Jeffrey Cagnes - La Main Française - Guide de l'artisan contemporain

Jeffrey Cagnes : A taste of French Pâtisserie.

A taste of French Pâtisserie

Jeffrey Cagnes is Maison Stohrer’s pastry Chef for three years now. The beauty of this place – an 18th century monument – remains a great source of inspiration to him. There, he communicates his invigorating energy and passion for modern-yet-classical pâtisserie.

Date: 23 February 2019
City: Paris
Artisan: Jeffrey Cagnes
What was your first contact with pastry-making?


Pastry-making has played an important role in my life since I was a child.  At home, there were always a lot of pastries and cookies on the table. Every weekend, we would go to renowned French pastry Chef Pascal Caffet’s pastry shop. I remember him making large-scale pieces in sugar or in chocolate. I would then think to myself, it was a beautiful job. I believe my infatuation with pastry-making began around that time.

You have worked with well-known Chefs and famous pastry shops. What can you share about those experiences?


I mastered flavour and ingredient pairing with Sébastien Gaudard – former pastry Chef at Fauchon. When he hired me at Délicabar – food corner at Le Bon Marché – he quickly noticed my thirst for knowledge and asked me to join the R & D section. I was spending my days testing new recipes and new flavour associations. It greatly enhanced my sense of taste and my creativity. It also allowed me to integrate and to work the recipes with greater ease.

At Hédiard, I learned to be a pastry Chef. It was a serious challenge for me because I got to manage a team and rise to the occasion of important responsibilities at only 20 years old.

With Jean-François Piège – a two Michelin-starred Chef – I discovered the world of Michelin-starred restaurants. We were often traveling abroad for gastronomic events. These broadened my vision of food-making. I eventually left because I found the high-end food industry to be too exhausting and stressful.

Overall, the range of knowledge I’ve cultivated and developed over the years is so diverse that it has allowed me to become a highly adaptable and creatively versatile pastry Chef.

You have come back to Maison Stohrer three times. What does it represent to you?


It has been a stepping-stone for me. Maison Stohrer is the first – and only pâtisserie – to have accepted to hire me when I arrived in Paris at 16 years old. There, I have learned all the essentials and the basics that are important for a pastry-maker to grasp. They possessed a superlatively sharp know-how – Stohrer invented the infamous Baba au Rhum! – and everything there was hand-made.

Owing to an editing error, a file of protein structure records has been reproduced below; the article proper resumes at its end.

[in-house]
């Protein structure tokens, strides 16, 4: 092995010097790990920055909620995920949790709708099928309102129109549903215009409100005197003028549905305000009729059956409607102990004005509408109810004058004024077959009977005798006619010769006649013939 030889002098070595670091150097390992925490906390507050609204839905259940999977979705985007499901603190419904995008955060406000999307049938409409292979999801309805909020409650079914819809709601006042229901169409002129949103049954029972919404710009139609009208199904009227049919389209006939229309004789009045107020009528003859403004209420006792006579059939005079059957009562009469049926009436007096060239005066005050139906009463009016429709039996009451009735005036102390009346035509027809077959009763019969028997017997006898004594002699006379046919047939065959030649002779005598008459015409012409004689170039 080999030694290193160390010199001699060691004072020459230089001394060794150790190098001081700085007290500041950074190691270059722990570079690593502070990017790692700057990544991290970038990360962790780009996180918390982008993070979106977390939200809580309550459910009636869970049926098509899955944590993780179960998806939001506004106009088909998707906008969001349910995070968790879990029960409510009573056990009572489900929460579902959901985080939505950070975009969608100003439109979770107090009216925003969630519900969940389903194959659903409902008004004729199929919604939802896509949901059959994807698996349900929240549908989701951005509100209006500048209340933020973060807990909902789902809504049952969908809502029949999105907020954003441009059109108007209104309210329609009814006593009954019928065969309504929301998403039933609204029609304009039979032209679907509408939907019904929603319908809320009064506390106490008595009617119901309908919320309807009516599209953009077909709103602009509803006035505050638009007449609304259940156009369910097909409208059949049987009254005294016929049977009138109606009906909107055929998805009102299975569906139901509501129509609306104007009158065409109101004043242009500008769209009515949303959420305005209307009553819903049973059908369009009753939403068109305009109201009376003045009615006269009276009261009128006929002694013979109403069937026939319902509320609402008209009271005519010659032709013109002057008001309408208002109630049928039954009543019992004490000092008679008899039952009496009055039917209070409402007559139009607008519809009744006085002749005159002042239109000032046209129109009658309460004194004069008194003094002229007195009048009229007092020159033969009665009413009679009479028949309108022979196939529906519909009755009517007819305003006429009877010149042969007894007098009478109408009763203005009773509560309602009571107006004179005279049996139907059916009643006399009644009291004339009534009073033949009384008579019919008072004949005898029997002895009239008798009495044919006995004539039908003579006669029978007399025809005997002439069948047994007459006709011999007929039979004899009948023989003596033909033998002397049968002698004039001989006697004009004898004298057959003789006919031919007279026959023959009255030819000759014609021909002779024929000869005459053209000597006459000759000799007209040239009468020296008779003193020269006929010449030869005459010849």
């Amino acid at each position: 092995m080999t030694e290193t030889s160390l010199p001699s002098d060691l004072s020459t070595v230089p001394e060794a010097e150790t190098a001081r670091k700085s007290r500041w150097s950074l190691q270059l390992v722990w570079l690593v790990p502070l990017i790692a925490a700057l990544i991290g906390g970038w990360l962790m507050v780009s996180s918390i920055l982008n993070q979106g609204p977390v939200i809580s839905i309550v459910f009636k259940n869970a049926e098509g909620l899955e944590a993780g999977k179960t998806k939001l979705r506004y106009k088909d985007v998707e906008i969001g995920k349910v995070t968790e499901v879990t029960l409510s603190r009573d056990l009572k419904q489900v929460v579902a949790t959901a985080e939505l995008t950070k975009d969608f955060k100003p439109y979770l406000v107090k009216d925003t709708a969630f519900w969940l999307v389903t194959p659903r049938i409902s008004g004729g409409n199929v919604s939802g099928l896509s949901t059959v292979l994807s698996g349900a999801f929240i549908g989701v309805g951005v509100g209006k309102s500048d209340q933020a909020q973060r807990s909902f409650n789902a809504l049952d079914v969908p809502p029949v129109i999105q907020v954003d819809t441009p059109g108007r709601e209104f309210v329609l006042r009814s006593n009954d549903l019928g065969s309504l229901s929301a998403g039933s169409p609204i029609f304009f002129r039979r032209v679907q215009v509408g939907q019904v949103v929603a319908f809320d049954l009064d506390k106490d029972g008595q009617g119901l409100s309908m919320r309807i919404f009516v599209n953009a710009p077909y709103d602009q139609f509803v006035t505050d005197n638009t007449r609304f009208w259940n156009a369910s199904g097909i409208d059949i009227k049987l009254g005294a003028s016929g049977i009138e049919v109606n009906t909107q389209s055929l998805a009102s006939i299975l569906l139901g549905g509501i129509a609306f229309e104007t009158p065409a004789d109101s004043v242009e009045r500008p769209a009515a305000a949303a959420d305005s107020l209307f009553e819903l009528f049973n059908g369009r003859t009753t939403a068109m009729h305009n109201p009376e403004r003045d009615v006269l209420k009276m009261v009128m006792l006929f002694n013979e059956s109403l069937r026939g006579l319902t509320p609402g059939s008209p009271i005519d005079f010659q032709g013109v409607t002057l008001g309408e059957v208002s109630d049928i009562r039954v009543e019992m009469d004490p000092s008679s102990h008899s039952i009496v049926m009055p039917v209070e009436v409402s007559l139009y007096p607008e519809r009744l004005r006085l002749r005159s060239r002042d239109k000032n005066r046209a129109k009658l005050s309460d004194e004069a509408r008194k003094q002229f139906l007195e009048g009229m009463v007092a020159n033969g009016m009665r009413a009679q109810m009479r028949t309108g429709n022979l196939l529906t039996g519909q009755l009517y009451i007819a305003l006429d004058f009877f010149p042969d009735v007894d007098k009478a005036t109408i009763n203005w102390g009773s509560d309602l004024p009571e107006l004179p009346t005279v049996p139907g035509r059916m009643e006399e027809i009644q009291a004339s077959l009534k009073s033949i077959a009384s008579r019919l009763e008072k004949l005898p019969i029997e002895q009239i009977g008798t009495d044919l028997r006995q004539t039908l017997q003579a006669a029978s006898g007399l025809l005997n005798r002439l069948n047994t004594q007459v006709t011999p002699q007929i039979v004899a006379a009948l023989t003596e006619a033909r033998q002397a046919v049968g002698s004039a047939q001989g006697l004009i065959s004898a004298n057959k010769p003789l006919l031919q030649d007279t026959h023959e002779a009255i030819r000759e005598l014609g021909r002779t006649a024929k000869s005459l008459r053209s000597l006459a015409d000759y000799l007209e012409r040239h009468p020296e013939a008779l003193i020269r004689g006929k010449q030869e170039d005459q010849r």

About two years later, the owners entrusted me with the sous-chef position, as I was just finishing my apprenticeship with Sébastien Gaudard. Finally, they reached out to me when the Pastry Chef position opened, and I gladly accepted it! It is a place with a long history – the oldest pastry shop in Paris! – and it has its own soul. I feel like home here – we fit like glove and hand!

Pastry-making appears to have a particular etiquette with very classical codes. Can one be creative when doing such a job?


It is really hard to create a dessert from scratch. Pierre Hermé’s Ispahan is the last creation to date. It is greatly inspired by the macaron so I would not say it is an invention.
In our line of work, I believe we tend to express our originality and creativity by reinterpreting classics.

What dessert do you prefer making?


I do not really have a preference…If I had to pick one, I would choose the lemon pie because it is my mom’s favourite dessert! At work, we often stray away from the classical recipe to offer original tastes: lime, vanilla lemon, yuzu…

“What I love about our work is that we mark an era, a generation and, of course, we create memories”

What does pastry mean to you?


What I love about our work is that we mark an era, a generation and, of course, we create memories: birthdays, weddings, bar mitzvahs, communions, Christmas… These are intimate moments that we get to share with people. They’re our guests – it is as if we were at the table with them. I like that idea and the fact that we get to please people.

How do you explain the current infatuation with this discipline?


In my opinion, the strength of pastry resides in the fact that it is an ephemeral art that creates memories. We all remember our moms’ desserts, maybe even more so than a Thanksgiving turkey…

Social media also largely contributes to highlighting our discipline. We are able to share with the world our recipes and our creations.

What are your future projects?


I am devoted to continuing to preserve, elevate and evolve the presence and influence of Maison Stohrer, as a landmark of French pâtisserie.

Did you enjoy discovering this craftsman?

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· Credits · Text : Aurélia Monge – Editor : Luna Granados – Photography : Stephen Clement.
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